Description of problem:
Placing a user in the 'libvirt' group gives them unauthenticated root access.
While this is better than the prior situation with the 'docker' group as the privilege escalation happens via polkit and thus can be logged, it is still surprising that adding the user to a group gives them unauthenticated root access on a Fedora system.
The group named 'libvirt' can either come from a local source, or from a remote source.
Version-Release number of selected component (if applicable):
Steps to Reproduce:
1. usermod -G libvirt -a user
Received confirmation here that libvirt system access is root equivalent:
I had assumed that libvirt system access is root equilavent given the container API, but I have not explored this or exploited this myself.
It may be that Fedora is okay with certain groups being unauthenticated root equivalent. For example Fedora Cloud has a sudoers file that allows unauthenticated root escalation.
However this should be vetted and properly considered.
Yes, the "libvirt" group should essentially be considered equivalent to the "wheel" group in concept. Indeed we could have just used the wheel group for libvirt access instead, however, we felt it is desirable to have a separate group as that allows more fine grained control. The 'libvirt' group membership merely gives you permission to connect to the libvirtd daemon. Once connected there is still the ability to restrict what the user can do, via libvirt's fine grained access control mechanism. So while it is correct that the default configuration is equivalent to root, you can use libvirt access control (which is also done via polkit - http://libvirt.org/aclpolkit.html) to reduce the privileges implied by "libvirt" group membership.
The difference is:
* The wheel group requires reauthorization (in most cases a password prompt) on
a default Fedora install in order to escalate privileges.
* The libvirt group escalates privileges without a reauthorization prompt.
(In reply to Stef Walter from comment #2)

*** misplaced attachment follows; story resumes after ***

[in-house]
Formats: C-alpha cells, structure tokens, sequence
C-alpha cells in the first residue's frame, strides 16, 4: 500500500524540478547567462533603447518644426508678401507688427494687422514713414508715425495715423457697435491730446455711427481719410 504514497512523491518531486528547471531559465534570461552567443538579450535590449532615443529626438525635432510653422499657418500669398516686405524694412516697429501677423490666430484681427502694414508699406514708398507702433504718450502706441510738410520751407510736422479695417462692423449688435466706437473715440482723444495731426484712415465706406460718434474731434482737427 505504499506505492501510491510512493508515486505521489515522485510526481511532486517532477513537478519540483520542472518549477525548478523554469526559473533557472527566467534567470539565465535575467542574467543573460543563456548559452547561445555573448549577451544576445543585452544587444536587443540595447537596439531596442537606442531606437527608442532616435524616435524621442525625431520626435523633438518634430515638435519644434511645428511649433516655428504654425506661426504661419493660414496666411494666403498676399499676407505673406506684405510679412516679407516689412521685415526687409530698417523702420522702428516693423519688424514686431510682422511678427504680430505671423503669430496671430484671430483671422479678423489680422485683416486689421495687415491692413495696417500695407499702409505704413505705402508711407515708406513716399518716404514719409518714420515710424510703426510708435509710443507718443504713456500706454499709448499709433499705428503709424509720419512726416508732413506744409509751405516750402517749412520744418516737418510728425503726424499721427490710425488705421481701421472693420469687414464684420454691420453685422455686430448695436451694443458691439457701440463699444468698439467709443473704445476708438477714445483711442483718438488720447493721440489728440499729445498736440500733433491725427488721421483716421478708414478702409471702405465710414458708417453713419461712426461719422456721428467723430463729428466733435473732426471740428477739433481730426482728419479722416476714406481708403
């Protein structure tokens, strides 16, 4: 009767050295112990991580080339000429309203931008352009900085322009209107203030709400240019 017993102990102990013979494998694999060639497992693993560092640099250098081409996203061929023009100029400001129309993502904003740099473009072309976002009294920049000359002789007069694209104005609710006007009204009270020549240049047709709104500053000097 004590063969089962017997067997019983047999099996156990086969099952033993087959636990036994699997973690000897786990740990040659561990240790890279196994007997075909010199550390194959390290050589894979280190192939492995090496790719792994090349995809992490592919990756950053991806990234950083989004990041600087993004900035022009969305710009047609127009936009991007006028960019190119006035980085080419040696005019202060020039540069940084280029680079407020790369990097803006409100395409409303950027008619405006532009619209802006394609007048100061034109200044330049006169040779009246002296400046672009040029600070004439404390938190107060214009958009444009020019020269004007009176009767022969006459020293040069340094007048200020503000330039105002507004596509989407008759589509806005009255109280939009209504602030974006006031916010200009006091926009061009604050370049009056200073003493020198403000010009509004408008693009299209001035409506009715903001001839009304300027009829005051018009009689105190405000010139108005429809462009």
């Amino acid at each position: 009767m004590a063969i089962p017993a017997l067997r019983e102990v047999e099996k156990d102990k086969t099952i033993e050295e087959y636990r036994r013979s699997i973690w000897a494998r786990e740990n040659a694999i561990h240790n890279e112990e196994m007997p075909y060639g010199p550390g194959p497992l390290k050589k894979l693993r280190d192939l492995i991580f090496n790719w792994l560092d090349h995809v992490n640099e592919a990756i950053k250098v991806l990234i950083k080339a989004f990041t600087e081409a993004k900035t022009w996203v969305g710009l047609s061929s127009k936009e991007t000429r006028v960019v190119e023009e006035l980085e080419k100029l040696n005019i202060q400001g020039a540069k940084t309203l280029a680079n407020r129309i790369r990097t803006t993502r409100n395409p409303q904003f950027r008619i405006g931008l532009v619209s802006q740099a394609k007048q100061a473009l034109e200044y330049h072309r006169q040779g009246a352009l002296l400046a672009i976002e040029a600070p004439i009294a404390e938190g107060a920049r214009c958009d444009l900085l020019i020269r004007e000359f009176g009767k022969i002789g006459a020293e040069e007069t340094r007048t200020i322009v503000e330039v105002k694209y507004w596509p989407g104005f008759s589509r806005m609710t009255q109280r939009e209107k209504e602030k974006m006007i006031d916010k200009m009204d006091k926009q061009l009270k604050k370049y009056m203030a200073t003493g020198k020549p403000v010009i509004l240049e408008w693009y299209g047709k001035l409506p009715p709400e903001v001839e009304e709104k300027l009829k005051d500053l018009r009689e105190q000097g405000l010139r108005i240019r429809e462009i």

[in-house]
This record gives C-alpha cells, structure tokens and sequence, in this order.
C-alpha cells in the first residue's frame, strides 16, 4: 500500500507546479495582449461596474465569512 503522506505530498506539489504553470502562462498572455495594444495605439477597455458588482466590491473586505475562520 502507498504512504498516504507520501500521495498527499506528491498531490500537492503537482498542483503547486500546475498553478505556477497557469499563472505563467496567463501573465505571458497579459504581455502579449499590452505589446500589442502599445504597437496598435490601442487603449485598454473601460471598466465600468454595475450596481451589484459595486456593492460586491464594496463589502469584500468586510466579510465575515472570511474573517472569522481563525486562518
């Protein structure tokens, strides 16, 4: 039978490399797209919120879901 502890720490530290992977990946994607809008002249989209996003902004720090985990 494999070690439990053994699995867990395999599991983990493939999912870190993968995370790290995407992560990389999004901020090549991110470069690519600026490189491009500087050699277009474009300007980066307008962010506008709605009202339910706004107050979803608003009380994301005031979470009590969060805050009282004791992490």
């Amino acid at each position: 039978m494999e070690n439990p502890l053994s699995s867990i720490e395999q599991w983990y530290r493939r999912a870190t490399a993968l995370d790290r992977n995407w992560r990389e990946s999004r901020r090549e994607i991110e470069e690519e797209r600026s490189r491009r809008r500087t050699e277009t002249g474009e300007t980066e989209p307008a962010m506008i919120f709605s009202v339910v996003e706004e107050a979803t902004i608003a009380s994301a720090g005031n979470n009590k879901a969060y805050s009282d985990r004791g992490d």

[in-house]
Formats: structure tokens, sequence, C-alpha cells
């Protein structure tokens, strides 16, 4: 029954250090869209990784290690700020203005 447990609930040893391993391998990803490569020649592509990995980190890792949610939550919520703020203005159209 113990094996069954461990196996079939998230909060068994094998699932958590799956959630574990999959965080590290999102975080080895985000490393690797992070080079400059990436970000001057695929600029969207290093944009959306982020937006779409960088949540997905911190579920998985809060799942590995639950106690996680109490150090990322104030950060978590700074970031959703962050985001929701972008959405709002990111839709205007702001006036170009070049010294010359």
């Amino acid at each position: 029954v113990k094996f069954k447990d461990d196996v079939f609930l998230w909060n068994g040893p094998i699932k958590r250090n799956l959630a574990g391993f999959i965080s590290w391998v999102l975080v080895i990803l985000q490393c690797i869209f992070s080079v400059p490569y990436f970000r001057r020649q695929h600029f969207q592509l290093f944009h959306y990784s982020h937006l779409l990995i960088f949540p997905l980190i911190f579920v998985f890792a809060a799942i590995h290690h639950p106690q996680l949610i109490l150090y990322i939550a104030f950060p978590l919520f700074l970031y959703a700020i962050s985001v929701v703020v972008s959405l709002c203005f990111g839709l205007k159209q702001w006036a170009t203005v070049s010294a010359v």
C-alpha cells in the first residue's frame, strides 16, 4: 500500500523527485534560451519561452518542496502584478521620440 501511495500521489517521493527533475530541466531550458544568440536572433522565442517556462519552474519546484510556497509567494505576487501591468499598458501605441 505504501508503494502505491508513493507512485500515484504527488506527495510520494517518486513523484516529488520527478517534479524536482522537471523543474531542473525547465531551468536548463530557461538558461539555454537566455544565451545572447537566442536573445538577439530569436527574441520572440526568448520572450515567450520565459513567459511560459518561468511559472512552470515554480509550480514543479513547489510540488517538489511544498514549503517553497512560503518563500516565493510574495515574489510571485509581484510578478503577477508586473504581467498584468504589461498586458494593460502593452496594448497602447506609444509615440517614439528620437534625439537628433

> The difference is:
> * The wheel group requires reauthorization (in most cases a password
> prompt) on
> a default Fedora install in order to escalate privileges.
> * The libvirt group escalates privileges without a reauthorization prompt.
right, but people will use the 'libvirt' group over 'wheel' because they _dont_ have to reauth. people regularly do the equivalent thing with NOPASSWD: ALL sudo. maybe it's suboptimal but it's a familiar pattern.
the reason we added this libvirt group is to just standardize it: people were doing equivalent hacks all over the place, I've probably seen 10 blog posts and a dozen more mails describing how to hack it in. debian and suse were shipping similar rules before we added it upstream. so I guarantee that even if we require the wheel-similar reauth, many people are just going to work around it anyways, _including_ apps live vagrant (or vdsm or nova) shipping similar rules
in the vagrant bug you said: 'It's even worse that unconditional nopasswd access via sudo, since that's logged and audited.'
I hadn't heard that bit before... does polkit do no logging here? maybe we can fix polkit, or the polkit rules file, to do appropriate logging? can you expand on what type of logging sudo does?
As Cole says, membership of the libvirt group is working entirely as designed. If admins don't want users to use libvirt without re-authorization they can simply not add users to the libvirt group, or they can customize the polkit rule locally to require re-auth. I'm closing on the basis that this is working as designed.
If there's a gap in logging of polkit authorizations, then a bug can be filed against polkit for that.